The Internet Loves an Extremophile
Online culture favors influencers who pinball from one enthusiasm to the next.
On YouTube, a British influencer named Tom Torero was once the master of “daygame”—a form of pick-up artistry in which men approach women on the street. “You’ll need to desensitise yourself to randomly chatting up hot girls sober during the day,” Torero wrote in his 2018 pamphlet, Beginner’s Guide to Daygame. “This takes a few months of going out 3-5 times a week and talking to 10 girls during each session.”
Torero promised that his London Daygame Model—its five stages were open, stack, vibe, invest, and close—could turn any nervous man into a prolific seducer. This made him a hero to thousands of young men, some of whom I interviewed when making my recent BBC podcast series, The New Gurus. One fan described him to me as “a free spirit who tried to help people,” and “a shy, anxious guy who reinvented himself as an adventurer.” To outsiders, though, daygame can seem unpleasantly clinical, with its references to “high-value girls,” and even coercive: It includes strategies for overcoming “LMR,” which stands for “last-minute resistance.” In November 2021, Newsweek revealed that Torero was secretly recording his dates—including the sex—and sharing the audio with paying subscribers to his website. Torero took down his YouTube channel, although he had already stopped posting regularly.
This was the narrative I had expected to unravel—how a quiet, nerdy schoolteacher from Wales had built a devoted following rooted in the backlash to feminism. Instead, I found a more surprising story: Tom Torero was what I’ve taken to calling an “extremophile,” after the organisms that carve out an ecological niche in deserts, deep-ocean trenches, or highly acidic lakes. He was attracted to extremes. Even while working in an elementary school, he was doing bungee jumps in Switzerland.
As churchgoing declines in the United States and Britain, people are turning instead to internet gurus, and some personality types are particularly suited to thriving in this attention economy. Look at the online preachers of seduction, productivity, wellness, cryptocurrency, and the rest, and you will find extremophiles everywhere, filling online spaces with a cacophony of certainty. Added to this, the algorithms governing social media reward strong views, provocative claims, and divisive rhetoric. The internet is built to enable extremophiles.
In his daygame videos and self-published books, Tom recounted a familiar manosphere backstory of being bullied by his male peers and friend-zoned by girls. But that wasn’t the whole picture. While doing my research, I received a message from Tom’s ex-wife. (In the podcast, we called her Elizabeth, a pseudonym, because she feared reprisals from his fans.) Elizabeth said she had been at university with Tom Ralis—his birth name—at the turn of the century. They’d met in the choir. He was “quite tall, and quite gawky … he had a kind of lopsided grin and he was sort of cheery and chirpy and wanted to make people laugh,” she told me. Elizabeth was a music student, and she was—unusual for Britain—a follower of the Greek Orthodox faith. How funny, Tom had said. He was interested in that religion too. But he didn’t expect to become her boyfriend. He was happy just to be friends.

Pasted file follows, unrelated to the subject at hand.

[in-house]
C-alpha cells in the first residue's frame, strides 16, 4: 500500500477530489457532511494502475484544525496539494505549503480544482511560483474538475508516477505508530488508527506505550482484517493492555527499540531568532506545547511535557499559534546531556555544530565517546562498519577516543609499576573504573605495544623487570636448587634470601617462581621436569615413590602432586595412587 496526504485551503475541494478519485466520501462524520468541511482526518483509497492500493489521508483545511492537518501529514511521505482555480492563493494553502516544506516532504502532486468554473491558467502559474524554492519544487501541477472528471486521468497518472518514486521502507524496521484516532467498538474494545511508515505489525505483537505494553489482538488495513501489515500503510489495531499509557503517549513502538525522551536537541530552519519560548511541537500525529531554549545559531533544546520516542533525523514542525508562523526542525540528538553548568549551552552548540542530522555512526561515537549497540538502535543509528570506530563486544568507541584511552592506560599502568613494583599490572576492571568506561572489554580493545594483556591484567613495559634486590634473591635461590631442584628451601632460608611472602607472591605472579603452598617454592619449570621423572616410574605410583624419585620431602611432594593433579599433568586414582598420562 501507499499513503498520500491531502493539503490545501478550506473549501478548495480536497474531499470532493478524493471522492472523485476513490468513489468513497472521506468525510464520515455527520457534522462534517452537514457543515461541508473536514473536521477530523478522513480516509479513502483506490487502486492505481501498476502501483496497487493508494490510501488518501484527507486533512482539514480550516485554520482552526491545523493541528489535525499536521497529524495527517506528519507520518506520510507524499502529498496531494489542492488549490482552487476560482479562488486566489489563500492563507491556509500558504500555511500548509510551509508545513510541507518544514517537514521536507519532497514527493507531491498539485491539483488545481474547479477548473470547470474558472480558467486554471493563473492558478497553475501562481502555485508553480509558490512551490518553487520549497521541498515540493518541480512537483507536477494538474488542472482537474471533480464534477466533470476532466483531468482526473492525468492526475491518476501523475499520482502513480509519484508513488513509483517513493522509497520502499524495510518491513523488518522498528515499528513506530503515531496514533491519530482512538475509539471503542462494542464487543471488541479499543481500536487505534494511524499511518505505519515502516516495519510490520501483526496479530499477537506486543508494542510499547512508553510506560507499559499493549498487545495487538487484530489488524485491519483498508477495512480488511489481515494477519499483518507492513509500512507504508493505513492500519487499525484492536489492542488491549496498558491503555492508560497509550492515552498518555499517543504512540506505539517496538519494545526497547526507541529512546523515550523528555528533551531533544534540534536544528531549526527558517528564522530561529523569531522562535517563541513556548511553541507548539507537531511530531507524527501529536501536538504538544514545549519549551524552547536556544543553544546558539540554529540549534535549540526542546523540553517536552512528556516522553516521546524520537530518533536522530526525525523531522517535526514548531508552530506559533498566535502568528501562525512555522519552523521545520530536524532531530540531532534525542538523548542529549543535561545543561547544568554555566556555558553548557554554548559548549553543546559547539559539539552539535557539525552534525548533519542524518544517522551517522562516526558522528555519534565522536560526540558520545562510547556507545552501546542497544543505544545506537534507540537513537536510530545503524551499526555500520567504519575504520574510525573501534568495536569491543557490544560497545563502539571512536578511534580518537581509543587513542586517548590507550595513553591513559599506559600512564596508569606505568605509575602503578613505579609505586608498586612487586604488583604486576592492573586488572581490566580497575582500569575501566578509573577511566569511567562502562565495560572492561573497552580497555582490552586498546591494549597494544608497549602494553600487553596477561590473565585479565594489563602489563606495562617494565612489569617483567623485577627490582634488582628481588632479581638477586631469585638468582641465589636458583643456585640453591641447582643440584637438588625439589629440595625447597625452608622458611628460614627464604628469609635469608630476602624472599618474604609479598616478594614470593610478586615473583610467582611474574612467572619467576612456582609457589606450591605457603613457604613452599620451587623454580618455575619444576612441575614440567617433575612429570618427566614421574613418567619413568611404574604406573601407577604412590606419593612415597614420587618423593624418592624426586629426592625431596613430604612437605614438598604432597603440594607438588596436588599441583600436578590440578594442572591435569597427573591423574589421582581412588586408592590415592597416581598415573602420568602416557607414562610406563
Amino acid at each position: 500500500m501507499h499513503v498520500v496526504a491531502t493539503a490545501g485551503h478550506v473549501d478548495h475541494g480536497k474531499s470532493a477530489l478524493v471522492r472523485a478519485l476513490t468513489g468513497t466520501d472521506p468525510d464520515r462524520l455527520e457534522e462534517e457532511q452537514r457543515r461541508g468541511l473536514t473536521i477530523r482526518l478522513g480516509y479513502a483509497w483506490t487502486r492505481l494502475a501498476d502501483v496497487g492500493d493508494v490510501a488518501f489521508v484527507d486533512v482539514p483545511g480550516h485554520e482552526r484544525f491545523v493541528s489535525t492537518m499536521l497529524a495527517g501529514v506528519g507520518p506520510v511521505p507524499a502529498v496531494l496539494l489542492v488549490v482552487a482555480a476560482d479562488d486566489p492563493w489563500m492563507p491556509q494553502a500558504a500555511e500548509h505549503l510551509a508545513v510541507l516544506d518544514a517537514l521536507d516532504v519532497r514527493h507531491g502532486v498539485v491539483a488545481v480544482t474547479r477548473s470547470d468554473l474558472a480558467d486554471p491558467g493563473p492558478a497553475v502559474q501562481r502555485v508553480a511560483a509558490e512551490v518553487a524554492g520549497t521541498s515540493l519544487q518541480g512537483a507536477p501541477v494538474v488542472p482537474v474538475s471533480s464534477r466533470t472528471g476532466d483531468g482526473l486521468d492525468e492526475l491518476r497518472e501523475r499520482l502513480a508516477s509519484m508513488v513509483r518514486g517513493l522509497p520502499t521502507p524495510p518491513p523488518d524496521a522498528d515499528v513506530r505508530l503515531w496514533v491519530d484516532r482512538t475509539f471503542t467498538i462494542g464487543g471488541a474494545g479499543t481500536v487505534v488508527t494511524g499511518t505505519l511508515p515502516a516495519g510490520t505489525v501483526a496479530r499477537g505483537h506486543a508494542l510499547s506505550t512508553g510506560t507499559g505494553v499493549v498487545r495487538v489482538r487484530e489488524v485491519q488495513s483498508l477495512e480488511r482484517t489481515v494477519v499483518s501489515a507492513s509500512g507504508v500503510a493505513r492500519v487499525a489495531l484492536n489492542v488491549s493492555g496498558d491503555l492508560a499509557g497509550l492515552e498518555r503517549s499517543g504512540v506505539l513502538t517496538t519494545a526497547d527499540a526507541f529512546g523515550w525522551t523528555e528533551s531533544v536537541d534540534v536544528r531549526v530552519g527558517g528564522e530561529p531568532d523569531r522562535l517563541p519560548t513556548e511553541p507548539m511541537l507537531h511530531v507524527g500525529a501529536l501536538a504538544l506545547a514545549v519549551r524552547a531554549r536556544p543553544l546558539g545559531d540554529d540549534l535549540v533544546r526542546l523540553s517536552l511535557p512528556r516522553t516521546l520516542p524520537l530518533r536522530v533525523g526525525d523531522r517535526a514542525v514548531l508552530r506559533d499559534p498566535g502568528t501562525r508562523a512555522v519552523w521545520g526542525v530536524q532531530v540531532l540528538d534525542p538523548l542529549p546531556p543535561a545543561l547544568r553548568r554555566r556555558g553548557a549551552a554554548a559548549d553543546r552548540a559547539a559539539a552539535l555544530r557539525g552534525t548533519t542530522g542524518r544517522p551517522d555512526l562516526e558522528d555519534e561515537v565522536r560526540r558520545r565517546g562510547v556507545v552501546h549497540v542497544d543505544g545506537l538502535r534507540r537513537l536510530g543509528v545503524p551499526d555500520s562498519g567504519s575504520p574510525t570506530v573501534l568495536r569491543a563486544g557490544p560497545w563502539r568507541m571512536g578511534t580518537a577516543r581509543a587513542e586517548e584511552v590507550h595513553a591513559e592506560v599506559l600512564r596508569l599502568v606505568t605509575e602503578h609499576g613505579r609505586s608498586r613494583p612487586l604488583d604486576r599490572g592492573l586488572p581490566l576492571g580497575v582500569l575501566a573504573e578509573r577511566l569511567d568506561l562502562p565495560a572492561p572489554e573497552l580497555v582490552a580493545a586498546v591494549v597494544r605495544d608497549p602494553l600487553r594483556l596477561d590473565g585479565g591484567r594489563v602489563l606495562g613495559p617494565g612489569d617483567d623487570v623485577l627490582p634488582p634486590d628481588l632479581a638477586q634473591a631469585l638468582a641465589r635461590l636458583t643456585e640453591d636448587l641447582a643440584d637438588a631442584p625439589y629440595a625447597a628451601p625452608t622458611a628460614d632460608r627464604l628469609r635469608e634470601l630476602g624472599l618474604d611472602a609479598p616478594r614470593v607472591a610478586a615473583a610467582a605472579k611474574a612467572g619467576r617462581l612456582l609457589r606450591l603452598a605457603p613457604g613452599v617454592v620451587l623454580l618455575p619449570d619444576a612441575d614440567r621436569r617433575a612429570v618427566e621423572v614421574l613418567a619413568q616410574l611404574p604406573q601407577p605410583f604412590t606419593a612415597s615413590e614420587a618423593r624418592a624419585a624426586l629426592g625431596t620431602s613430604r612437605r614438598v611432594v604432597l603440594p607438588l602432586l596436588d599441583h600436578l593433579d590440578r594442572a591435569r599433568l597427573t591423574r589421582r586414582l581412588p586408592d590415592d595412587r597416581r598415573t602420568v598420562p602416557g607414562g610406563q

When Elizabeth’s father had a car accident, though, Tom started love bombing her. He turned up at her room in college with tea bags and biscuits, and told her that he did in fact want to date her. This proposal came with an implicit threat: “If I wouldn’t be with him, he would disappear,” she told me. “And the way that he talked about it … there was a kind of threat of suicide, that he would kill himself if I wouldn’t be with him.”
Confused, worried, and under pressure, Elizabeth said she “let him take over.” She began to date Tom, and they got married while still at university. Then, she recounted, they moved to a Greek island, where Elizabeth taught English, and Tom, who had started dressing all in black, went on a pilgrimage to Mount Athos—an Orthodox monastery that bans women and even female animals to maintain its purity. When he returned, Elizabeth said, Tom announced that he wanted to become a monk.
I was surprised by this revelation: The man who became famous for teaching seduction had considered a vow of celibacy? But to Elizabeth, the announcement made perfect sense. When she first met Tom, he was a biology student who “hero-worshipped” the geneticist and atheist Richard Dawkins, she said, before he became “disillusioned with science and rationalism.” The common thread between all of these different Toms—Ralis and Torero; ardent atheist, wannabe monk, and YouTube pick-up artist—was a psychological need, a desire to be respected, to be listened to, to be a preacher. It was the role he wanted. The subject matter that he preached about came second.
Not every internet guru follows this pattern. Some influencers have developed a genuine interest in a single topic and decided to make it into a career. But many other corners of the internet are full of serial enthusiasts who have pinballed from one ideology to another, believing in each one deeply as they go. These flexible evangelists are perfectly suited to becoming online gurus. They believe, and they need to preach—and because of the lack of gatekeeping on social media, the most talented talkers can easily find an audience online.
Andrew Tate is another extremophile. The misogynist influencer, a former kickboxer and reality-show contestant, used to describe himself as an atheist, but he announced last year that he had converted to Islam because—as one interviewer, the British rapper Zuby, summarized Tate’s view—“Christianity is kinda cucked.” Once Tate decided that God exists—which he had deduced because evil exists, and therefore so must its opposite—it was important to him to find the religion he deemed the most hard-core. (After all, a man who keeps swords in his house could not have become a mild-mannered Episcopalian.) On the other side of the gender divide, Mikhaila Peterson, a second-generation influencer who became known for advocating a “lion diet” as a cure for immune conditions, revealed in 2021 that she had found God through taking psychedelics. She now talks about religion healing her soul with the same intensity that she speaks about her all-meat diet healing her body.